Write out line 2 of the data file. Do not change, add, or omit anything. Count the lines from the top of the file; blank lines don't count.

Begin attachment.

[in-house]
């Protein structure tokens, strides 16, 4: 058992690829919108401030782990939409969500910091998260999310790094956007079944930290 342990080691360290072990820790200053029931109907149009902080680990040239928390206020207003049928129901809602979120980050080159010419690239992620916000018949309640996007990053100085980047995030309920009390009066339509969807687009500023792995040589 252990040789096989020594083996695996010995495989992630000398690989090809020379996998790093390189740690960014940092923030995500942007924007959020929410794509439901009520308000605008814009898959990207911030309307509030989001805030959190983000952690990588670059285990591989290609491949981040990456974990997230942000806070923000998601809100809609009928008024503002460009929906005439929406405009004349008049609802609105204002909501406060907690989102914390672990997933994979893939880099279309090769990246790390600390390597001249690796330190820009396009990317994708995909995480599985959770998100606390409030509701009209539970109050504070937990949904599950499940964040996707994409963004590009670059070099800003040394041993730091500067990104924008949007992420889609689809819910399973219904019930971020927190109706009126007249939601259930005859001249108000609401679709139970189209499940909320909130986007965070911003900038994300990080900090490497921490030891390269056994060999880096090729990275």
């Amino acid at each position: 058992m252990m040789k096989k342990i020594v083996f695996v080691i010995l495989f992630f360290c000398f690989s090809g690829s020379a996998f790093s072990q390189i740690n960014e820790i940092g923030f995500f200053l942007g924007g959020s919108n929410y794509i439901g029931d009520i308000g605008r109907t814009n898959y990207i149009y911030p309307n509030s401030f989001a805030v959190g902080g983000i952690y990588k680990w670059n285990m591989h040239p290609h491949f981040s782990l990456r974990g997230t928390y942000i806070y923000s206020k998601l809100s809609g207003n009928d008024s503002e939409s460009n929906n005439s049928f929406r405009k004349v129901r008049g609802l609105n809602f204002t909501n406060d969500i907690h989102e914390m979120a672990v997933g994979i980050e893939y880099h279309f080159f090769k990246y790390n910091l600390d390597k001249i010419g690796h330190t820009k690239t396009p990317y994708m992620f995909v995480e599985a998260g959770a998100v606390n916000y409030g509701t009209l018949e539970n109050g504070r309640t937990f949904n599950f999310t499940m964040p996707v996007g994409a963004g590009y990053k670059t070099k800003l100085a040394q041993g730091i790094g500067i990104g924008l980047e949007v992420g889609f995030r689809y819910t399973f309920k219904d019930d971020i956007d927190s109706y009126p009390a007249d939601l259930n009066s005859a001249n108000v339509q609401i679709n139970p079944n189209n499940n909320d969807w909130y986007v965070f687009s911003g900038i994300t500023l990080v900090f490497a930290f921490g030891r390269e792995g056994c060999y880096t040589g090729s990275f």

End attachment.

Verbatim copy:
């Protein structure tokens, strides 16, 4: 058992690829919108401030782990939409969500910091998260999310790094956007079944930290 342990080691360290072990820790200053029931109907149009902080680990040239928390206020207003049928129901809602979120980050080159010419690239992620916000018949309640996007990053100085980047995030309920009390009066339509969807687009500023792995040589 252990040789096989020594083996695996010995495989992630000398690989090809020379996998790093390189740690960014940092923030995500942007924007959020929410794509439901009520308000605008814009898959990207911030309307509030989001805030959190983000952690990588670059285990591989290609491949981040990456974990997230942000806070923000998601809100809609009928008024503002460009929906005439929406405009004349008049609802609105204002909501406060907690989102914390672990997933994979893939880099279309090769990246790390600390390597001249690796330190820009396009990317994708995909995480599985959770998100606390409030509701009209539970109050504070937990949904599950499940964040996707994409963004590009670059070099800003040394041993730091500067990104924008949007992420889609689809819910399973219904019930971020927190109706009126007249939601259930005859001249108000609401679709139970189209499940909320909130986007965070911003900038994300990080900090490497921490030891390269056994060999880096090729990275």